Are Ancient Bible Stories Still Relevant?

One day a biology professor at my university emailed me to ask if I was familiar with Genesis. “That’s odd,” I thought. I replied that I was, and I’d be happy to talk about it with him.

I remember our first meeting vividly. We chatted over coffee about what gave rise to his interest in Genesis. He explained that each year he has Christian students who challenge him with their understanding of Genesis (what’s often called “young earth creationism”). He explained that he’d never read Genesis, and as an atheist he was reluctant to do so. But, he told me, he didn’t feel he could engage in those discussions because of his lack of personal engagement with Genesis.

I gave him a Bible and told him we could read it together and discuss it if he wanted. He read Genesis 1—for the first time in his life—and when he finished there were tears streaming down his face. “That’s the most beautiful thing I’ve ever read,” he said.

Can we still read the oldest stories in the Bible today? Of course we can! But we need to read them as they were intended to be read. The oldest stories in the Bible were not written from a scientific perspective, and when we force them to operate that way they become dull, flat, and simplistic. But if we read them as ancient wisdom that probes the deepest metaphysical questions of existence, they come alive with dynamic and imaginative power that opens up all kinds of conversations.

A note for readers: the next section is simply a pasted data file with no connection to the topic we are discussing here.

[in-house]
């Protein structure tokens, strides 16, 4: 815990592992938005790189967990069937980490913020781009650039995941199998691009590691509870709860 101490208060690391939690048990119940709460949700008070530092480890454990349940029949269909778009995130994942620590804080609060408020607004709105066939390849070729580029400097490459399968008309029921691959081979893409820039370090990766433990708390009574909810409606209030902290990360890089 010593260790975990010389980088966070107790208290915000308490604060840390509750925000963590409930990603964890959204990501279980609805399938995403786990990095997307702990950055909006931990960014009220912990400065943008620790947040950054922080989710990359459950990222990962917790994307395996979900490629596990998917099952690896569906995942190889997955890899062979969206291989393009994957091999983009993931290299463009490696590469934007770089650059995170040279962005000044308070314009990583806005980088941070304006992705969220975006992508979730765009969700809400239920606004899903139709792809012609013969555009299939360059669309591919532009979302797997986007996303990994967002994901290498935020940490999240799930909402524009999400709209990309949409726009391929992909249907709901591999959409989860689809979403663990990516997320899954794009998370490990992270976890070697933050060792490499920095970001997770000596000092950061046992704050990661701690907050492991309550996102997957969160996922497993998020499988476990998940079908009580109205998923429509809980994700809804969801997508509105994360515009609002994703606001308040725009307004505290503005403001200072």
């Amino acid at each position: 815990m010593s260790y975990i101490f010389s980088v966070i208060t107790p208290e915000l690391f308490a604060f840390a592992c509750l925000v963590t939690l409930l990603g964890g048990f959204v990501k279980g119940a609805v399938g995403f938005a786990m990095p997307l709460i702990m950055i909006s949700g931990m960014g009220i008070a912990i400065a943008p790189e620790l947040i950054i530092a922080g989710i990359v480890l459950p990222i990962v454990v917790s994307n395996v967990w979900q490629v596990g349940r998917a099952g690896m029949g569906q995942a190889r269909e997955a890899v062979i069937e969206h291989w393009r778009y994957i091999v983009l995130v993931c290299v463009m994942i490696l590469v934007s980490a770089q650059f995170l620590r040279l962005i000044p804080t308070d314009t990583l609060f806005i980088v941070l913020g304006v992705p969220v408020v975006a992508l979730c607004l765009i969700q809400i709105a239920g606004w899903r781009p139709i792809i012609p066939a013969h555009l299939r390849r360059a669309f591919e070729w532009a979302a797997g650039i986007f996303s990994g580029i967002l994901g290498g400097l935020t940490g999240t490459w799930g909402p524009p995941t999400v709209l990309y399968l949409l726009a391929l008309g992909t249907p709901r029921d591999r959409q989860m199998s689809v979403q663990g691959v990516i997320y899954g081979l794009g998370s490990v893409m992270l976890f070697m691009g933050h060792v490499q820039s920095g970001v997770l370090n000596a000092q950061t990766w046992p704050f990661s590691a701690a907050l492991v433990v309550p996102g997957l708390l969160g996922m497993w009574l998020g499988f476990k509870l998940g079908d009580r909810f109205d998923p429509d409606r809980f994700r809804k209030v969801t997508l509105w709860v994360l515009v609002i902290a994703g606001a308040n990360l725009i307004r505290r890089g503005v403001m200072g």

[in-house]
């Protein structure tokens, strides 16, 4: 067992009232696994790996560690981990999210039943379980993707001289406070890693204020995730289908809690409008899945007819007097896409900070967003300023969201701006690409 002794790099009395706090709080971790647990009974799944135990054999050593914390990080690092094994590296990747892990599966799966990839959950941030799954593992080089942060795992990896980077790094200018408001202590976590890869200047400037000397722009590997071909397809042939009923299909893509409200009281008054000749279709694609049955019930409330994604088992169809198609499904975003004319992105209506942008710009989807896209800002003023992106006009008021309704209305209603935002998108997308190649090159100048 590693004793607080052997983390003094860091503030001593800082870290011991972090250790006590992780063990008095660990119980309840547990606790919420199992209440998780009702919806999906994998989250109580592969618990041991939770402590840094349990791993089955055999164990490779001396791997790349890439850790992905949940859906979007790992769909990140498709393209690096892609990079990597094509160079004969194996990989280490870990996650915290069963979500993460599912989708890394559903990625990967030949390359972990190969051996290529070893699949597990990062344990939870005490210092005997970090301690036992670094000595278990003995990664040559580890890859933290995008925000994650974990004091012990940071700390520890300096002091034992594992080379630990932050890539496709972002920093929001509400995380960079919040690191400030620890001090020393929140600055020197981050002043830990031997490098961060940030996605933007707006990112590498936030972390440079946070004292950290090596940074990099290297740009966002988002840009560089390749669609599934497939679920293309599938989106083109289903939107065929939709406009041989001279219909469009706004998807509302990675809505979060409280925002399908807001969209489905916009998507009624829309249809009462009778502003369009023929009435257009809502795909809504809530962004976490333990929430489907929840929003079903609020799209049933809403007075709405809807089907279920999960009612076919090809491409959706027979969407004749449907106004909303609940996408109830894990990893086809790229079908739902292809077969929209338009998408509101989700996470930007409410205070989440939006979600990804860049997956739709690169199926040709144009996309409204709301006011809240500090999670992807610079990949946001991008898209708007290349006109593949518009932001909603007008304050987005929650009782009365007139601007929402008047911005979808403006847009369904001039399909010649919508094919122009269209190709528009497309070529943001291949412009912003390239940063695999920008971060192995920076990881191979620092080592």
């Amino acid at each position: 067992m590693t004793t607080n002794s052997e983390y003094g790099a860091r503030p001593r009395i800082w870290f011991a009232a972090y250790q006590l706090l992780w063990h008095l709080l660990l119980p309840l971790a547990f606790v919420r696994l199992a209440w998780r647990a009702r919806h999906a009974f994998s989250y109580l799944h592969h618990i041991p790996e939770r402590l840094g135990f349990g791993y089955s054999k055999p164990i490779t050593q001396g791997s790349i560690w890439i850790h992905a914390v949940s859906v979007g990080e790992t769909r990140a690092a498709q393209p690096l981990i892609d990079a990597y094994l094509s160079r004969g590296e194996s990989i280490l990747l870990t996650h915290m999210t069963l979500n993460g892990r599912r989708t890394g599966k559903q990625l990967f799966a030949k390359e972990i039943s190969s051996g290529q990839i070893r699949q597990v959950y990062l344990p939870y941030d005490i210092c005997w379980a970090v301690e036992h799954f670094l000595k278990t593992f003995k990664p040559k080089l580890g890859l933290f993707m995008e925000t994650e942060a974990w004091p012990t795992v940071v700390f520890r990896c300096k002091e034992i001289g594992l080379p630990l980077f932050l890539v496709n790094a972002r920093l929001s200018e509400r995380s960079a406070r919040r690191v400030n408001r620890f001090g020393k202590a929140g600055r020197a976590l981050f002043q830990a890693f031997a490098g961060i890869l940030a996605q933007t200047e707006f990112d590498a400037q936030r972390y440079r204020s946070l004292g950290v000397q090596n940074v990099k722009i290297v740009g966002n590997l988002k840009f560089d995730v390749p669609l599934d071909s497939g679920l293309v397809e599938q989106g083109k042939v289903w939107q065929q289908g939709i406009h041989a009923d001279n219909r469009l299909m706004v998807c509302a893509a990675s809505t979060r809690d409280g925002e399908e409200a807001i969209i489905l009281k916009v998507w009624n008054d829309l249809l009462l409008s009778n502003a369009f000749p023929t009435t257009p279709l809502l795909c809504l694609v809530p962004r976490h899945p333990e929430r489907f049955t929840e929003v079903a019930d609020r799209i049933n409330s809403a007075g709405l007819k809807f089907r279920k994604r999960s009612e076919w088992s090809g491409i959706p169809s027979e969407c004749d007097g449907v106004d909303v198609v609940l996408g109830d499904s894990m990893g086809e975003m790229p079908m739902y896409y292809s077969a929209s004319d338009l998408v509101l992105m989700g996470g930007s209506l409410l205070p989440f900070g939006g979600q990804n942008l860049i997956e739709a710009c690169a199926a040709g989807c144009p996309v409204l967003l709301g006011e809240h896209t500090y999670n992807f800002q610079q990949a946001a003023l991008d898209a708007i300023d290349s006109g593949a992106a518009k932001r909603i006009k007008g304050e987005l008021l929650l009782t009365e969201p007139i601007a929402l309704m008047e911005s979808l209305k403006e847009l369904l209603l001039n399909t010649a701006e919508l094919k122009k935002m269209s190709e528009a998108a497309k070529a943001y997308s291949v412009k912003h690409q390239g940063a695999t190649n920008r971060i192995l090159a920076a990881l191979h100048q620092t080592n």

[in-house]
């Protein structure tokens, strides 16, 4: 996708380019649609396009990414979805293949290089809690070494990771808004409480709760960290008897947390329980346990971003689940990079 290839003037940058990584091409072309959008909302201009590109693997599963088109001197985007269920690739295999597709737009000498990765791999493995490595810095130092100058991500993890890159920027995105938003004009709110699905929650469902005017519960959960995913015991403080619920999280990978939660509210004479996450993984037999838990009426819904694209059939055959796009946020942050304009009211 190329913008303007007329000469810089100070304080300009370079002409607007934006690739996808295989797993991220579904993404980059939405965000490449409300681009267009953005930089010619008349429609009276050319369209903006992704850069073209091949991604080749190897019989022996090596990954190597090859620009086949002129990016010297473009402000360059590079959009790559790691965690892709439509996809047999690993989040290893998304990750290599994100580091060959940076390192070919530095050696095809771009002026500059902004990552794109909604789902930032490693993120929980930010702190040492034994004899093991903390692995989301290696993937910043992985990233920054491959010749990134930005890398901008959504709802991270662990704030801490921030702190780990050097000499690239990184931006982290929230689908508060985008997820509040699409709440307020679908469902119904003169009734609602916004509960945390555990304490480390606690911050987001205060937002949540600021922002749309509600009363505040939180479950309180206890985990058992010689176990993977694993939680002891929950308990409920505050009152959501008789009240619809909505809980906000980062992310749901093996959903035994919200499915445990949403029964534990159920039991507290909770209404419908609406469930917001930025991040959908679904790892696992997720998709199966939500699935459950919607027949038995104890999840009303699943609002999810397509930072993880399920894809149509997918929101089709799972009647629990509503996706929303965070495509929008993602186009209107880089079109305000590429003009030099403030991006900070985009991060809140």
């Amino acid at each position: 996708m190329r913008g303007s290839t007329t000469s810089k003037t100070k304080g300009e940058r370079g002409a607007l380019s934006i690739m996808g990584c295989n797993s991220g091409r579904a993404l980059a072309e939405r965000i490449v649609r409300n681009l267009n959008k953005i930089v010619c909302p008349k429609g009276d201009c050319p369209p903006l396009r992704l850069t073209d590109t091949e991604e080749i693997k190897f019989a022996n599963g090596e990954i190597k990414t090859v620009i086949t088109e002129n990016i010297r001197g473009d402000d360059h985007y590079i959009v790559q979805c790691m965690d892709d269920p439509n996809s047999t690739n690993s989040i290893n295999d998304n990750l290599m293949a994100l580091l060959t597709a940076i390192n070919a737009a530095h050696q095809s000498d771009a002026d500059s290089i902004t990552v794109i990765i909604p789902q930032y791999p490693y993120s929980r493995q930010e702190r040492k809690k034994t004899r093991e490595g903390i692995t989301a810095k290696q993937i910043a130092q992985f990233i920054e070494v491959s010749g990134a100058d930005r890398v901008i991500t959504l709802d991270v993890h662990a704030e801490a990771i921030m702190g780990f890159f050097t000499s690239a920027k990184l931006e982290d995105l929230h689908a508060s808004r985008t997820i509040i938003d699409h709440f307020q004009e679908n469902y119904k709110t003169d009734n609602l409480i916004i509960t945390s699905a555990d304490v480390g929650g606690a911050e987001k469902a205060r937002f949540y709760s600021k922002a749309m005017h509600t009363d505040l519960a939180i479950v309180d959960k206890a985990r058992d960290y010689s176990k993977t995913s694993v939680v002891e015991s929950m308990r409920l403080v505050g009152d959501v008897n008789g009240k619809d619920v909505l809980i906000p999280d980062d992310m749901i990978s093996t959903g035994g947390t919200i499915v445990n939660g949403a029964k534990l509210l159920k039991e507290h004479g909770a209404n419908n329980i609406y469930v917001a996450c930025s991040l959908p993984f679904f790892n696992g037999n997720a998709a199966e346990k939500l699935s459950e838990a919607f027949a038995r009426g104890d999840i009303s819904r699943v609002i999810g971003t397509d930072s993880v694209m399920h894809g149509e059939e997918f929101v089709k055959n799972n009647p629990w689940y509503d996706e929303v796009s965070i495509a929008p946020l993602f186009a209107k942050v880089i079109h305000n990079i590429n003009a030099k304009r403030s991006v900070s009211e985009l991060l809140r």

Since the dawn of the Enlightenment and the scientific revolution, Christians have mistakenly felt that the only way to retain the authority of Scripture is to make Scripture fit into a scientific paradigm of what counts as truth. But in my experience of bearing witness to the gospel on a public university campus, contemporary people (atheists, agnostics, and theists/believers) are profoundly interested in these ancient biblical stories even if we don’t share the same view of Scripture’s authority or inspiration.

Especially so with the most ancient stories, the Bible invites us into a (pre-scientific) world that is multilayered, richly textured, and existentially impactful. When we allow Scripture to dig deep into our imaginations, it can reveal things about ourselves, about our world, and about life that we would never encounter by more didactic or rational means.

The more secular voices in North American society today seem to be under the impression that the Bible is on its way to obscurity in the modern world. It’s almost as if some believe that the Bible is outdated and superstitious, while science gives us a more solid way of thinking.

But one of the greatest cultural phenomena over the past couple of years has been a relatively unknown Canadian university professor reflecting on the psychological significance of the ancient biblical stories. Those videos have been viewed many millions of times and have sparked a general interest in the persistent relevance of the Bible for life today.

The reason for the surprisingly high level of curiosity among unbelievers is the same as that of the biology professor who emailed me out of the blue one day. That email turned into a yearlong series of weekly meetings of reading and discussing together the opening 11 chapters of Genesis—words he’d never read before.